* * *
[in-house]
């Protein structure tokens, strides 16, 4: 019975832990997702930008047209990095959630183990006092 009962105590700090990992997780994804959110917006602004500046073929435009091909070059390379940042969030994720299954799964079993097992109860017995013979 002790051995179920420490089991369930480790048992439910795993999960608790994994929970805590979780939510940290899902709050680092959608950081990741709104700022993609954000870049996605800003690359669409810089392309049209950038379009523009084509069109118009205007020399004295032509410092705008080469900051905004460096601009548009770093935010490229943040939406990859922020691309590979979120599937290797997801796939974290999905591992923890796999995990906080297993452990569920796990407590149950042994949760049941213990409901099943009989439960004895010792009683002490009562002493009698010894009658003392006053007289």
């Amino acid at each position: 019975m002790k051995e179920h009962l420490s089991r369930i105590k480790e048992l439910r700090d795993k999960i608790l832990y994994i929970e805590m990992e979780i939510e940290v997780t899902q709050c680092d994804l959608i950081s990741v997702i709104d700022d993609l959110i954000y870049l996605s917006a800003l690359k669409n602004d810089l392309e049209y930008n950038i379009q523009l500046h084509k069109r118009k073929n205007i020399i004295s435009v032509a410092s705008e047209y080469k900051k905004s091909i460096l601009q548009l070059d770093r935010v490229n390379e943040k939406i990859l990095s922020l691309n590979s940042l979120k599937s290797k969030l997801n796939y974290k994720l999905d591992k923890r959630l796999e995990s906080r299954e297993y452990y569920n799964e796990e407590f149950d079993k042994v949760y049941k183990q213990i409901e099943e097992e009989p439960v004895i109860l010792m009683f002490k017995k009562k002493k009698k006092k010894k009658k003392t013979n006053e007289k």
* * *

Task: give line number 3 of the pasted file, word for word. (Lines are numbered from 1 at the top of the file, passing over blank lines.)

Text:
């Amino acid at each position: 019975m002790k051995e179920h009962l420490s089991r369930i105590k480790e048992l439910r700090d795993k999960i608790l832990y994994i929970e805590m990992e979780i939510e940290v997780t899902q709050c680092d994804l959608i950081s990741v997702i709104d700022d993609l959110i954000y870049l996605s917006a800003l690359k669409n602004d810089l392309e049209y930008n950038i379009q523009l500046h084509k069109r118009k073929n205007i020399i004295s435009v032509a410092s705008e047209y080469k900051k905004s091909i460096l601009q548009l070059d770093r935010v490229n390379e943040k939406i990859l990095s922020l691309n590979s940042l979120k599937s290797k969030l997801n796939y974290k994720l999905d591992k923890r959630l796999e995990s906080r299954e297993y452990y569920n799964e796990e407590f149950d079993k042994v949760y049941k183990q213990i409901e099943e097992e009989p439960v004895i109860l010792m009683f002490k017995k009562k002493k009698k006092k010894k009658k003392t013979n006053e007289k």